Shriyash Upadhyay and Etan Ginsberg, AI researchers from the University of Pennsylvania, are of the opinion that many large AI companies are sacrificing basic research in pursuit of developing competitive, powerful AI models. The duo blame market dynamics: when companies raise substantial funds, the majority usually goes toward efforts to stay ahead of rivals rather than studying fundamentals.
"During our research on LLMs [at UPenn,] we observed these concerning trends in the AI industry," Upadhyay and Ginsberg told TechCrunch in an email interview. "The challenge is making AI research profitable."
Upadhyay and Ginsberg thought that the best way to tackle this might be by founding a company of their own -- a company whose products benefit from interpretability. The company's mission would naturally align with furthering interpretability research rather than capabilities research, they hypothesized, leading to stronger research.
That company, Martian, today emerged from stealth with $9 million in funding from investors including NEA, Prosus Ventures, Carya Venture Partners and General Catalyst. The proceeds are being put toward product development, conducting research into models' internal operations and growing Martian's 10-employee team, Upadhyay and Ginsberg say.
Martian's first product is a "model router," a tool that takes in a prompt intended for a large language model (LLM) -- say GPT-4 -- and automatically routes it to the "best" LLM. By default, the model router chooses the LLM with the best uptime, skillset (e.g. math problem solving) and cost-to-performance ratio for the prompt in question.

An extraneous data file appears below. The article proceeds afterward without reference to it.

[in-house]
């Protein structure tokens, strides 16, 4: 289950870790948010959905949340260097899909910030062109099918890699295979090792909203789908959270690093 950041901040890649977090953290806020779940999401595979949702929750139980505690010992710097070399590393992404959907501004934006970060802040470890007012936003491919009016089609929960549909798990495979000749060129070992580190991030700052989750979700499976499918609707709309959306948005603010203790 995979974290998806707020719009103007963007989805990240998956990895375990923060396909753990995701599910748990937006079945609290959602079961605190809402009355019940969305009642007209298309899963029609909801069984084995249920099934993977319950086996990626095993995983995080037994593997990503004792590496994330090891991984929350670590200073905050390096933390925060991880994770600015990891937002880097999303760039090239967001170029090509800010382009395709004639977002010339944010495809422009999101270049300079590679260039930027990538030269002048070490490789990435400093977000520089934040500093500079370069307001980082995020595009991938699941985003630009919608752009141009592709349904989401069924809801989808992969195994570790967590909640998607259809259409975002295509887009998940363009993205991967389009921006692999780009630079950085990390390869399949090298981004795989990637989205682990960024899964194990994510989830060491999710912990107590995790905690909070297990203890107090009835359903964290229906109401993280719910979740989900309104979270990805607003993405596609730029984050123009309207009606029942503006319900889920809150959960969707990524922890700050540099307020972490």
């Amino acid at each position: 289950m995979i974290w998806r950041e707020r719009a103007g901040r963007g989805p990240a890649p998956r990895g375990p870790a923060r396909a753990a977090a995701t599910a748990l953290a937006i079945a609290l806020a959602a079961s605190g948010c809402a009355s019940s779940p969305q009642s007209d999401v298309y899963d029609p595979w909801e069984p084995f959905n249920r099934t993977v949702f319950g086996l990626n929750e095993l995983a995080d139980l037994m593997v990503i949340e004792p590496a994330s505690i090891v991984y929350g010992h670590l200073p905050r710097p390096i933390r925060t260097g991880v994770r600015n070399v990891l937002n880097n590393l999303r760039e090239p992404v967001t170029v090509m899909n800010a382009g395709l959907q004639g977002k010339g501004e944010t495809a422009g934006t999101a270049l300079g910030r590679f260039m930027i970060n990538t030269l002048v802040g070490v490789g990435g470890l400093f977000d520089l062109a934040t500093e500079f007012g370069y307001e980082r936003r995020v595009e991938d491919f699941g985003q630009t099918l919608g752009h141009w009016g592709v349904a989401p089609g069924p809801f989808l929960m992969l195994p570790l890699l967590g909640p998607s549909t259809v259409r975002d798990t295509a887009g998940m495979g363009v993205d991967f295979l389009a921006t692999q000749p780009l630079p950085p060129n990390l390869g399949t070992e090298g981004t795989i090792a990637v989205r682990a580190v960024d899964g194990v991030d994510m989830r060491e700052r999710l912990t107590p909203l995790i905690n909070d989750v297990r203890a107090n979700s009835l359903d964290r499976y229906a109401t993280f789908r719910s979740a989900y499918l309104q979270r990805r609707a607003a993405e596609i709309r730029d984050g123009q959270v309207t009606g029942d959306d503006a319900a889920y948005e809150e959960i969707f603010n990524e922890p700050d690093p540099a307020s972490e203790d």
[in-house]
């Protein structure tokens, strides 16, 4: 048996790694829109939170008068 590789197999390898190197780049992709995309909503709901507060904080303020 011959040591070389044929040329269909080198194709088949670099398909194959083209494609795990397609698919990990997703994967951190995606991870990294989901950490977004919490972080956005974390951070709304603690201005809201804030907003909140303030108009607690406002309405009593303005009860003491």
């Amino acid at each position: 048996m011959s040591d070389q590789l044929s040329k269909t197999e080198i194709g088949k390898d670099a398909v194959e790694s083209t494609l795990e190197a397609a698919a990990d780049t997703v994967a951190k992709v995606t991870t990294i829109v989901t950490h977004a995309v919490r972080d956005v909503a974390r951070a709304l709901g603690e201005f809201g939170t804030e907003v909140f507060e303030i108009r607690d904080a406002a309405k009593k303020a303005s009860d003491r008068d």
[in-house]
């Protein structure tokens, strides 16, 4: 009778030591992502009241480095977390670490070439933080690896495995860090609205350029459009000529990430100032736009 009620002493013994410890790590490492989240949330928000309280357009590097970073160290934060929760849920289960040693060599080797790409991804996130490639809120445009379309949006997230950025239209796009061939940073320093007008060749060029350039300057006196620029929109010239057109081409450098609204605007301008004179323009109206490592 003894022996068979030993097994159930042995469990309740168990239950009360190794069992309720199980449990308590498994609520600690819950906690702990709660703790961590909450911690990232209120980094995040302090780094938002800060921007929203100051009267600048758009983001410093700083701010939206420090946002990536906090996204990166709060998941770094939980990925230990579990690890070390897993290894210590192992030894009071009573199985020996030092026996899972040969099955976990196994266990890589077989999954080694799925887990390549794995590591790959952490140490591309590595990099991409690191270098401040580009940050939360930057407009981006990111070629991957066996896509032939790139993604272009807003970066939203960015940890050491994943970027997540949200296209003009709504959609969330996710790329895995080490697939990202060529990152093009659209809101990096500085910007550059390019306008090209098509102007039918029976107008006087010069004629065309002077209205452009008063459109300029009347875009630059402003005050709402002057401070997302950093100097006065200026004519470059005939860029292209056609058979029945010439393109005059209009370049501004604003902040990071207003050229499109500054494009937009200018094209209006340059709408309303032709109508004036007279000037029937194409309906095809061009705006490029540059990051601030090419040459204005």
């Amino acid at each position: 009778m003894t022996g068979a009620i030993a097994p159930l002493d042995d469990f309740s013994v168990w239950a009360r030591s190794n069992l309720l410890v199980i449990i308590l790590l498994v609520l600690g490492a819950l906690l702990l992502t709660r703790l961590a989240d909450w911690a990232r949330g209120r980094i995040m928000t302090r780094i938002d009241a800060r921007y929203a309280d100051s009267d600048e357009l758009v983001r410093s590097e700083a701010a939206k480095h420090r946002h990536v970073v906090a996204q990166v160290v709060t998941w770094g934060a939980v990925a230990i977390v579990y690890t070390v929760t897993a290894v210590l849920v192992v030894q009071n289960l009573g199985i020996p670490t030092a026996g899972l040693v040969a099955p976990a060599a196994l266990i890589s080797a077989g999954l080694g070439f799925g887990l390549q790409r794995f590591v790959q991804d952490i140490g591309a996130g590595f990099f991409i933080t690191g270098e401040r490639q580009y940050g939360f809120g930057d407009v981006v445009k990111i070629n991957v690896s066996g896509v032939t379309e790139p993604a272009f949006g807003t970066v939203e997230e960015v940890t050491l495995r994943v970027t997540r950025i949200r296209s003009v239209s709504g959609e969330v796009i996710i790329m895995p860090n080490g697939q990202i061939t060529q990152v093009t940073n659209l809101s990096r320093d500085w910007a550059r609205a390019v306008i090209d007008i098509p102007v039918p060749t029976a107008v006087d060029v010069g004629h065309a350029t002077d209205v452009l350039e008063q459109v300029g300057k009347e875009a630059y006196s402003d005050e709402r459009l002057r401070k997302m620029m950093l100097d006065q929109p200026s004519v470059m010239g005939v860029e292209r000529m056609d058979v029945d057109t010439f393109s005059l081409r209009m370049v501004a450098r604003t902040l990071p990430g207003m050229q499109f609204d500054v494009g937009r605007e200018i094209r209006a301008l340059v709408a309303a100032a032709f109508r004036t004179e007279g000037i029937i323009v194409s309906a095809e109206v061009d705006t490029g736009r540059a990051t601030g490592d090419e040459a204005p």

"The way companies currently use LLMs is to pick a single LLM for each endpoint where they send all their requests to," Upadhyay and Ginsberg said. "But within a task like creating a website, different models will be better suited to a specific request depending on the context the user specifies (what language, what features, how much they are willing to pay, etc.) ... By using a team of models in an application, a company can achieve a higher performance and lower cost than any single LLM could achieve alone."
There's truth to that. Relying exclusively on a high-end LLM such as GPT-4 can be cost-prohibitive for some, if not most, companies. The CEO of Permutable.ai, a market intelligence firm, recently revealed it costs the firm over $1 million a year to process around 2 million articles per day using OpenAI's high-end models.
Not every task needs a pricier models' horsepower, but it can be difficult to build a system that switches intelligently on the fly. That's where Martian -- and its ability to estimate how a model performs without actually running it -- comes in.
"Martian can route to cheaper models on requests that perform similarly to the most expensive models, and only route to expensive models when necessary," they added. "The model router indexes new models as they come out, incorporating them into applications with zero friction or manual work needed."
Now, Martian's model router isn't new tech. At least one other startup, Credal, provides an automatic model-switching tool. So its uptick will depend on the competitiveness of Martian's pricing -- and its ability to deliver in high-stakes commercial scenarios.
Upadhyay and Ginsberg claim that there's been some uptake already though, including among "multibillion-dollar" companies.
"Building a truly effective model router is extremely difficult because it requires developing an understanding of how these models fundamentally work," they said. "That’s the breakthrough we pioneered."